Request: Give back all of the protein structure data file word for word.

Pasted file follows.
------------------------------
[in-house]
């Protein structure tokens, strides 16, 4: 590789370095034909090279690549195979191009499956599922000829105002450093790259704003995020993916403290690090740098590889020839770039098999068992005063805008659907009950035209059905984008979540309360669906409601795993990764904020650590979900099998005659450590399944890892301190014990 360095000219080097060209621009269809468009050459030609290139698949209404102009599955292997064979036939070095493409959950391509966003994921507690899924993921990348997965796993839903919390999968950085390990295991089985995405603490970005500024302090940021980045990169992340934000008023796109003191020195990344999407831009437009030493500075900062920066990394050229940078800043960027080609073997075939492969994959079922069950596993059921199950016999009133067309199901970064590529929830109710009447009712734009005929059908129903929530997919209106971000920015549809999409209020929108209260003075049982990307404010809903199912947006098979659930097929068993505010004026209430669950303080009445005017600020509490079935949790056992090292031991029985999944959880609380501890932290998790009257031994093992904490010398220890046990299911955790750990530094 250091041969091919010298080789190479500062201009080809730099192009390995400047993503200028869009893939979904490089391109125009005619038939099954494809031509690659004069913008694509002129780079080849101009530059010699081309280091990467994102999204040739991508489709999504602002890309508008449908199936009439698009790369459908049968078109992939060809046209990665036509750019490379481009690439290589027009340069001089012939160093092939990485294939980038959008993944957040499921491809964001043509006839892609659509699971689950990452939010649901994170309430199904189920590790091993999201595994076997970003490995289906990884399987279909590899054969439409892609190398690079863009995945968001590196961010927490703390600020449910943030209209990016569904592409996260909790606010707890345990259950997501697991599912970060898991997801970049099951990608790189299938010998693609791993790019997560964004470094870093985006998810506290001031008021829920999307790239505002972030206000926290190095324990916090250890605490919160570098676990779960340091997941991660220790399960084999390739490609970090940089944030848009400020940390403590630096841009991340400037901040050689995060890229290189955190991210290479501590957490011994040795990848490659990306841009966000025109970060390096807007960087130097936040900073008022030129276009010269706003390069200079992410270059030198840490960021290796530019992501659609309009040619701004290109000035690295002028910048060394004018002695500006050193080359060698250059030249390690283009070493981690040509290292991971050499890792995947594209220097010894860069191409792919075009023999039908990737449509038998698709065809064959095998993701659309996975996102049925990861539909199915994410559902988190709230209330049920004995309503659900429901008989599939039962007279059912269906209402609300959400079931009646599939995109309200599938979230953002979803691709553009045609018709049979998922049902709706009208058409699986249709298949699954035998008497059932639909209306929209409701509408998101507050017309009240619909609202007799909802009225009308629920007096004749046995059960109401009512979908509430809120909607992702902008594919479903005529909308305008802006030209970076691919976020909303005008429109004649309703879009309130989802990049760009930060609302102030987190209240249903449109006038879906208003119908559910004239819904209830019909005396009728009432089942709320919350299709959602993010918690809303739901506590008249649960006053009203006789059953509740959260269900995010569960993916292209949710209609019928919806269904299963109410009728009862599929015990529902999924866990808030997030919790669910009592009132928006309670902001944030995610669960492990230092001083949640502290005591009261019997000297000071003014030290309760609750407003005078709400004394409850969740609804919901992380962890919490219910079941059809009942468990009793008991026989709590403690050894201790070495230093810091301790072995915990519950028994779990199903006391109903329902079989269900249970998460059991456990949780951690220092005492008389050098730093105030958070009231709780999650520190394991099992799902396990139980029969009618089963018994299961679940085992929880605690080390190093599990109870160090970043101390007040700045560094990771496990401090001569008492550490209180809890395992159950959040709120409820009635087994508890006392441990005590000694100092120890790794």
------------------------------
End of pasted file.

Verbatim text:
[in-house]
């Protein structure tokens, strides 16, 4: 590789370095034909090279690549195979191009499956599922000829105002450093790259704003995020993916403290690090740098590889020839770039098999068992005063805008659907009950035209059905984008979540309360669906409601795993990764904020650590979900099998005659450590399944890892301190014990 360095000219080097060209621009269809468009050459030609290139698949209404102009599955292997064979036939070095493409959950391509966003994921507690899924993921990348997965796993839903919390999968950085390990295991089985995405603490970005500024302090940021980045990169992340934000008023796109003191020195990344999407831009437009030493500075900062920066990394050229940078800043960027080609073997075939492969994959079922069950596993059921199950016999009133067309199901970064590529929830109710009447009712734009005929059908129903929530997919209106971000920015549809999409209020929108209260003075049982990307404010809903199912947006098979659930097929068993505010004026209430669950303080009445005017600020509490079935949790056992090292031991029985999944959880609380501890932290998790009257031994093992904490010398220890046990299911955790750990530094 250091041969091919010298080789190479500062201009080809730099192009390995400047993503200028869009893939979904490089391109125009005619038939099954494809031509690659004069913008694509002129780079080849101009530059010699081309280091990467994102999204040739991508489709999504602002890309508008449908199936009439698009790369459908049968078109992939060809046209990665036509750019490379481009690439290589027009340069001089012939160093092939990485294939980038959008993944957040499921491809964001043509006839892609659509699971689950990452939010649901994170309430199904189920590790091993999201595994076997970003490995289906990884399987279909590899054969439409892609190398690079863009995945968001590196961010927490703390600020449910943030209209990016569904592409996260909790606010707890345990259950997501697991599912970060898991997801970049099951990608790189299938010998693609791993790019997560964004470094870093985006998810506290001031008021829920999307790239505002972030206000926290190095324990916090250890605490919160570098676990779960340091997941991660220790399960084999390739490609970090940089944030848009400020940390403590630096841009991340400037901040050689995060890229290189955190991210290479501590957490011994040795990848490659990306841009966000025109970060390096807007960087130097936040900073008022030129276009010269706003390069200079992410270059030198840490960021290796530019992501659609309009040619701004290109000035690295002028910048060394004018002695500006050193080359060698250059030249390690283009070493981690040509290292991971050499890792995947594209220097010894860069191409792919075009023999039908990737449509038998698709065809064959095998993701659309996975996102049925990861539909199915994410559902988190709230209330049920004995309503659900429901008989599939039962007279059912269906209402609300959400079931009646599939995109309200599938979230953002979803691709553009045609018709049979998922049902709706009208058409699986249709298949699954035998008497059932639909209306929209409701509408998101507050017309009240619909609202007799909802009225009308629920007096004749046995059960109401009512979908509430809120909607992702902008594919479903005529909308305008802006030209970076691919976020909303005008429109004649309703879009309130989802990049760009930060609302102030987190209240249903449109006038879906208003119908559910004239819904209830019909005396009728009432089942709320919350299709959602993010918690809303739901506590008249649960006053009203006789059953509740959260269900995010569960993916292209949710209609019928919806269904299963109410009728009862599929015990529902999924866990808030997030919790669910009592009132928006309670902001944030995610669960492990230092001083949640502290005591009261019997000297000071003014030290309760609750407003005078709400004394409850969740609804919901992380962890919490219910079941059809009942468990009793008991026989709590403690050894201790070495230093810091301790072995915990519950028994779990199903006391109903329902079989269900249970998460059991456990949780951690220092005492008389050098730093105030958070009231709780999650520190394991099992799902396990139980029969009618089963018994299961679940085992929880605690080390190093599990109870160090970043101390007040700045560094990771496990401090001569008492550490209180809890395992159950959040709120409820009635087994508890006392441990005590000694100092120890790794």